"Knowing more about these “unknown photographers” who took the pictures that are used as source material in our national historiography open up for new stories, add nuance to well-known stories, and help expand the field."
By Tone Svinningen
My search for the photographer Kari Berggrav began with a statement in the book Elisabeth Meyer: Rapporter fra verden 1920–1950 (Elisabeth Meyer: Reports from the world 1920–1950). Elisabeth Meyer was for a long while a well-known name with a somewhat unknown role in the history of Norwegian photography. She was recognized by her contemporaries as a news photographer and journalist, but from her death in 1968 and until her archives were handed over to Preus Museum in 2000, she was on the verge of being forgotten.
The statement that piqued my curiosity was a reference to how “Kari Berggrav (1911–1996), employed at Arbeiderbladet from the 1930s on, may be called Norway’s first female press photographer”. If this statement was correct, why hasn’t she been mentioned in reference works on the history of Norwegian media, press, or photography? To be sure, press photographers as a professional group are often treated superficially, with the same figures tending to recur in reference works on Norwegian media history, if they are mentioned at all.
To recognize a pioneer
The source of this claim was a presentation of Kari Berggrav in the National Library’s registry of Norwegian photographers and photographic collections. The search began. I still hadn’t seen a single picture credited to her. My motivation was to shed light on a pioneer from the incipient beginnings of press photography in the 1930s. She was evidently well enough known to be cited as the country’s first female press photographer, yet so obscure that no one I asked had any information about her, and that no reference work mentioned her. Not even the two-volume history of Arbeiderbladet mentioned her, and the author of this history, Bjørn Bjørnsen, confirms that her name was completely unknown to him.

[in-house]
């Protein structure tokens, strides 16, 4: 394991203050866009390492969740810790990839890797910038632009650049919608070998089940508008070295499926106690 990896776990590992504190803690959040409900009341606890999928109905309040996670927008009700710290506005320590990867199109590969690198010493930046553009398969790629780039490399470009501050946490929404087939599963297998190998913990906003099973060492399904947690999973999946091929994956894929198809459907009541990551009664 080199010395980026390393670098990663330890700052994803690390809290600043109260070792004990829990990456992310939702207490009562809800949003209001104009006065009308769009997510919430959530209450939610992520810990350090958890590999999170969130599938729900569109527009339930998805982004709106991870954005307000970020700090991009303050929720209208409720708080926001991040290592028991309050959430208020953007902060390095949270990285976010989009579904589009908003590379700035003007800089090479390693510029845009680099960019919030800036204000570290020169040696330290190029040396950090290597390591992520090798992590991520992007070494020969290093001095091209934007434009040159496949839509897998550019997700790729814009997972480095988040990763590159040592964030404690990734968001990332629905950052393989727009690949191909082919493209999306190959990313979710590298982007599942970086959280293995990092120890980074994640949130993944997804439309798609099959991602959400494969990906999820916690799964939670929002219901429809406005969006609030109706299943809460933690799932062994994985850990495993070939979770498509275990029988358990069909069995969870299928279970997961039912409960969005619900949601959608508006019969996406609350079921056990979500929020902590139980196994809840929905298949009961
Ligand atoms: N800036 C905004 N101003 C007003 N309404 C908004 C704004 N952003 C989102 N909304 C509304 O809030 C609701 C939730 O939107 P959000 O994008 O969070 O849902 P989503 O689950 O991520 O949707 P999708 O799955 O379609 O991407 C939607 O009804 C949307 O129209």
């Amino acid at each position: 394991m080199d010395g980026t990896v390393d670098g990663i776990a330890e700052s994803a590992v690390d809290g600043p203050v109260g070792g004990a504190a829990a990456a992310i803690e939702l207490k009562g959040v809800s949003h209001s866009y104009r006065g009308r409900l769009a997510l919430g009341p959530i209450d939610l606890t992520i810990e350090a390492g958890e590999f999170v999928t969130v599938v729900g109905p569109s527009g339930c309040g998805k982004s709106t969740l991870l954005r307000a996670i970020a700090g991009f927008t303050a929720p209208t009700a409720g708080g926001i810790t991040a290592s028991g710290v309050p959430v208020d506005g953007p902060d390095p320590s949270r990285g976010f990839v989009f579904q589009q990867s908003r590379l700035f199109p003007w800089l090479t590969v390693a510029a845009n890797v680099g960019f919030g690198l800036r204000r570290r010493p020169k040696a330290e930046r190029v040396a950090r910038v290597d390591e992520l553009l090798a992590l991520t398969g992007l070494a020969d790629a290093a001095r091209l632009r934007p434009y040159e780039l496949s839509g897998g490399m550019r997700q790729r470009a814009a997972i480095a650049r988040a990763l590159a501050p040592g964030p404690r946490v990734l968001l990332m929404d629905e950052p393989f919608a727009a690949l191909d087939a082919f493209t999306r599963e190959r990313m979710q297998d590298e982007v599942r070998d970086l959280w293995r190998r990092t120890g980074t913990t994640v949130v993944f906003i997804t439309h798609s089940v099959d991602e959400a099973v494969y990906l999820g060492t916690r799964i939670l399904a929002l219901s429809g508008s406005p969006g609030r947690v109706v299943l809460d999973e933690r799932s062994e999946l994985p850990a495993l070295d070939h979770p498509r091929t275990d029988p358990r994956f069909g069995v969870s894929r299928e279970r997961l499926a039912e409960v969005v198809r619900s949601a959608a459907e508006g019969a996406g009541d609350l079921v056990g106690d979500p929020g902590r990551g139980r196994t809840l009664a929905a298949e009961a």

Rather than satisfying my curiosity, the article in the National Library’s registry raised several new questions. Its primary source was Peter E. Palmquist’s article “Resources for Second World War Women Photographers” from 1994, which is available at Preus Museum’s library. It turns out that all the articles about Berggrav in the main registries in this field (e.g. KulturNav, Lokalhistoriewiki, and Digitaltmuseum) are near-verbatim translations of Palmquist’s article. Even the glaringly obvious mistake that the Norwegian government evacuated on 1 March 1940 has been translated and reproduced (Norway was invaded by Nazi Germany first on 9 April 1940, and the government was evacuated on 7 June). These websites are in their turn used as sources, and the content therein is perceived to be factual.
Palmquist’s sources are two articles in the American photography journals Popular Photography and Minicam Photography, both from 1943. The articles in these two journals, which I was able to buy on eBay, gave me many answers and several new leads – not least that the source of the claim that Kari Berggrav was Norway’s first female press photographer was none other than Berggrav herself!
In addition, the journals allowed me for the first time to see a selection of Berggrav’s pictures both from the military campaign against the Nazi invasion in spring 1940, and from her job as a photographer at the Norwegian embassy in Washington, DC, when she lived in exile in the United States. I used these pictures to track down her pictures in the Norwegian news agency NTB’s war archives at the National Archives in Oslo. The main problem is that extremely few pictures are credited in this archive, as is the case with most other archives of photographs from newspapers and journals.